Review: Familien Bergs erfaringer

Produced as part of a horror anthology of four short films in 2008 and 2009, Familien Bergs erfaringer is a traditional story about well functioning people trapped in a deadly forest.

Directed by Pål Øie, who started the Norwegian horror wave in 2003 with Dark Woods and would later direct the horror-thriller Hidden (2009), Familien Bergs erfaringer (which literally means Family Berg’s experiences) is a 25 minute short film about a family of three who are on their way to their summer house in the country. They travel at night and while passing through a forest area, their car bumps into something, and they are approached by a man who says they killed his dog. But the man has other plans than just letting the family help him bury the dog.

Norwegian horror anthologies are few and far between, which possibly is part of the explanation why such a traditional horror story was chosen. Psycho loners living in remote forests and terrorizing random visitors isn’t exactly new, but when you are making something new-ish, perhaps you want to do “the classics” before you take chances on things audiences may not relate to. Norwegians are very close to nature and it’s therefore contradictory that horror stories must take place in forests or on mountains to be scary, but even with these two clichés firmly in place it is nice to see that Familien Bergs erfaringer manages to be – if not scary – at least mildly disturbing. There is a certain level of tension throughout the movie, and the bad guy is well played by a creepy actor.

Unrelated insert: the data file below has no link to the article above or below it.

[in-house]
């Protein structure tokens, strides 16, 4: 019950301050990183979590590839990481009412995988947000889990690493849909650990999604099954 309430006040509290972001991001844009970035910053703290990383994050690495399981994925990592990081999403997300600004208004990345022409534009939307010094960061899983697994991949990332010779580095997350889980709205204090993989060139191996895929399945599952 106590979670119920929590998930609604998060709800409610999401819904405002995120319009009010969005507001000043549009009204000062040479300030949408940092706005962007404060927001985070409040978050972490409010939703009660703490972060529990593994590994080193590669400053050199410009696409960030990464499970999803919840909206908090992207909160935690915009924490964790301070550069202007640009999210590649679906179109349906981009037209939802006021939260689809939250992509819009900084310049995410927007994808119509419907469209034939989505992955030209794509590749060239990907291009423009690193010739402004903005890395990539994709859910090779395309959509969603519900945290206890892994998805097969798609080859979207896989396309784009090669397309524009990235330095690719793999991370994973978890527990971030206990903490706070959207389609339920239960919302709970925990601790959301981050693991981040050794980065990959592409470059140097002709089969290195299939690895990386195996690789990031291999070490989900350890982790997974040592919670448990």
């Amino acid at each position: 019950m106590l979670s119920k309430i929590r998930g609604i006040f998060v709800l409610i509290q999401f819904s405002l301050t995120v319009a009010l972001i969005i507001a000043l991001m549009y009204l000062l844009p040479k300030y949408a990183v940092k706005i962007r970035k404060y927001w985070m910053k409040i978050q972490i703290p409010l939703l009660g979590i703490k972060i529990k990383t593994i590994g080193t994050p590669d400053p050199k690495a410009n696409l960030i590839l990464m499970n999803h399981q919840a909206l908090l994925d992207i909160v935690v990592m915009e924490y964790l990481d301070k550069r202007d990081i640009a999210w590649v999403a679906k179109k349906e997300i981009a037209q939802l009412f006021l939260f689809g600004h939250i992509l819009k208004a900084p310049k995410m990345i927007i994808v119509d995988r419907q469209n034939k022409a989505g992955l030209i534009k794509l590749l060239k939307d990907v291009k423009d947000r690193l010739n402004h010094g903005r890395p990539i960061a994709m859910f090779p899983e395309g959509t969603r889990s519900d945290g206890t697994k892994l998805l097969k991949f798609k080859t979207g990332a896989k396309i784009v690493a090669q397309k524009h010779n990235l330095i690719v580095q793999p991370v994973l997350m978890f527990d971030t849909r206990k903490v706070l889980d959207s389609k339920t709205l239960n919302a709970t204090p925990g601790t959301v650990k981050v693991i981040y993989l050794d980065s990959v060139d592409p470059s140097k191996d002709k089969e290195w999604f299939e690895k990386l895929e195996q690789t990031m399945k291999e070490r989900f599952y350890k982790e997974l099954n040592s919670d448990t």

There are no special effects or gore to speak of, but the horror lies in atmosphere and tension, of which there is enough to keep up interest for the short duration time. Not a masterpiece, but a good way to let directors and actors get experienced in horror film making, in a country where that is seen as less than worthy.

Rated 7 of 10.

Directed by Pål Øie.

Norway, 2008.


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